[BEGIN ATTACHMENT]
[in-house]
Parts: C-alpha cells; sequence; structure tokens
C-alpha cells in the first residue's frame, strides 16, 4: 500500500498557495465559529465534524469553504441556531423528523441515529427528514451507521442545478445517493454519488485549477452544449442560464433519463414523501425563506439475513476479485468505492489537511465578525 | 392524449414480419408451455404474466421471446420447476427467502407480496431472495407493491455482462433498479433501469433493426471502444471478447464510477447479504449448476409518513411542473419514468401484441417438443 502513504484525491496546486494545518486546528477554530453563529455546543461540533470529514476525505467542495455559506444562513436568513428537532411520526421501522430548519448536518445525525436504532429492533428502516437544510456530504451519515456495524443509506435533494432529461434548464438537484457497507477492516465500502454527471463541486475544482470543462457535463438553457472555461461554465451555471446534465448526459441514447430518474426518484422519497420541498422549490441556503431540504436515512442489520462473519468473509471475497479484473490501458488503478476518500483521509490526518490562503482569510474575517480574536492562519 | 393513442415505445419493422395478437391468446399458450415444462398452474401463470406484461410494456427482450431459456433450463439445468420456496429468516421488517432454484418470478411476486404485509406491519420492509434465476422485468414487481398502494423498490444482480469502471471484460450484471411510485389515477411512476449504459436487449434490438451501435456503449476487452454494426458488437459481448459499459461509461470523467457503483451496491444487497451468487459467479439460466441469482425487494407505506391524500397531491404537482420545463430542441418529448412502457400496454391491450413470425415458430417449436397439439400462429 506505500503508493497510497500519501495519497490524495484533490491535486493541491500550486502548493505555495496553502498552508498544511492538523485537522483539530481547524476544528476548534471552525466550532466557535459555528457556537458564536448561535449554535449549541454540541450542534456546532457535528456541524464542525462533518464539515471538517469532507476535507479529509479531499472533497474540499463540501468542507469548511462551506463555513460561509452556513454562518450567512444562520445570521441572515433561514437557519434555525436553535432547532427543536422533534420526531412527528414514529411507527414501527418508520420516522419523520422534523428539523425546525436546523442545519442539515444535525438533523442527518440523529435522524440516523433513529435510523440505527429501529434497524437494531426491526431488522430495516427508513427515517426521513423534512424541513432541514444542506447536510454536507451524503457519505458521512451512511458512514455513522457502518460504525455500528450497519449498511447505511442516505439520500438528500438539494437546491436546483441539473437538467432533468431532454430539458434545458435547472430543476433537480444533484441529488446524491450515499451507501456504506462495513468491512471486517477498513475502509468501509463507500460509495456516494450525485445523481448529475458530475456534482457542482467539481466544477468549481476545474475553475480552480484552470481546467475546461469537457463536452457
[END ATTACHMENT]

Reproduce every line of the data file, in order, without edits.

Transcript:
[in-house]
Parts: C-alpha cells; sequence; structure tokens
C-alpha cells in the first residue's frame, strides 16, 4: 500500500498557495465559529465534524469553504441556531423528523441515529427528514451507521442545478445517493454519488485549477452544449442560464433519463414523501425563506439475513476479485468505492489537511465578525 | 392524449414480419408451455404474466421471446420447476427467502407480496431472495407493491455482462433498479433501469433493426471502444471478447464510477447479504449448476409518513411542473419514468401484441417438443 502513504484525491496546486494545518486546528477554530453563529455546543461540533470529514476525505467542495455559506444562513436568513428537532411520526421501522430548519448536518445525525436504532429492533428502516437544510456530504451519515456495524443509506435533494432529461434548464438537484457497507477492516465500502454527471463541486475544482470543462457535463438553457472555461461554465451555471446534465448526459441514447430518474426518484422519497420541498422549490441556503431540504436515512442489520462473519468473509471475497479484473490501458488503478476518500483521509490526518490562503482569510474575517480574536492562519 | 393513442415505445419493422395478437391468446399458450415444462398452474401463470406484461410494456427482450431459456433450463439445468420456496429468516421488517432454484418470478411476486404485509406491519420492509434465476422485468414487481398502494423498490444482480469502471471484460450484471411510485389515477411512476449504459436487449434490438451501435456503449476487452454494426458488437459481448459499459461509461470523467457503483451496491444487497451468487459467479439460466441469482425487494407505506391524500397531491404537482420545463430542441418529448412502457400496454391491450413470425415458430417449436397439439400462429 506505500503508493497510497500519501495519497490524495484533490491535486493541491500550486502548493505555495496553502498552508498544511492538523485537522483539530481547524476544528476548534471552525466550532466557535459555528457556537458564536448561535449554535449549541454540541450542534456546532457535528456541524464542525462533518464539515471538517469532507476535507479529509479531499472533497474540499463540501468542507469548511462551506463555513460561509452556513454562518450567512444562520445570521441572515433561514437557519434555525436553535432547532427543536422533534420526531412527528414514529411507527414501527418508520420516522419523520422534523428539523425546525436546523442545519442539515444535525438533523442527518440523529435522524440516523433513529435510523440505527429501529434497524437494531426491526431488522430495516427508513427515517426521513423534512424541513432541514444542506447536510454536507451524503457519505458521512451512511458512514455513522457502518460504525455500528450497519449498511447505511442516505439520500438528500438539494437546491436546483441539473437538467432533468431532454430539458434545458435547472430543476433537480444533484441529488446524491450515499451507501456504506462495513468491512471486517477498513475502509468501509463507500460509495456516494450525485445523481448529475458530475456534482457542482467539481466544477468549481476545474475553475480552480484552470481546467475546461469537457463536452457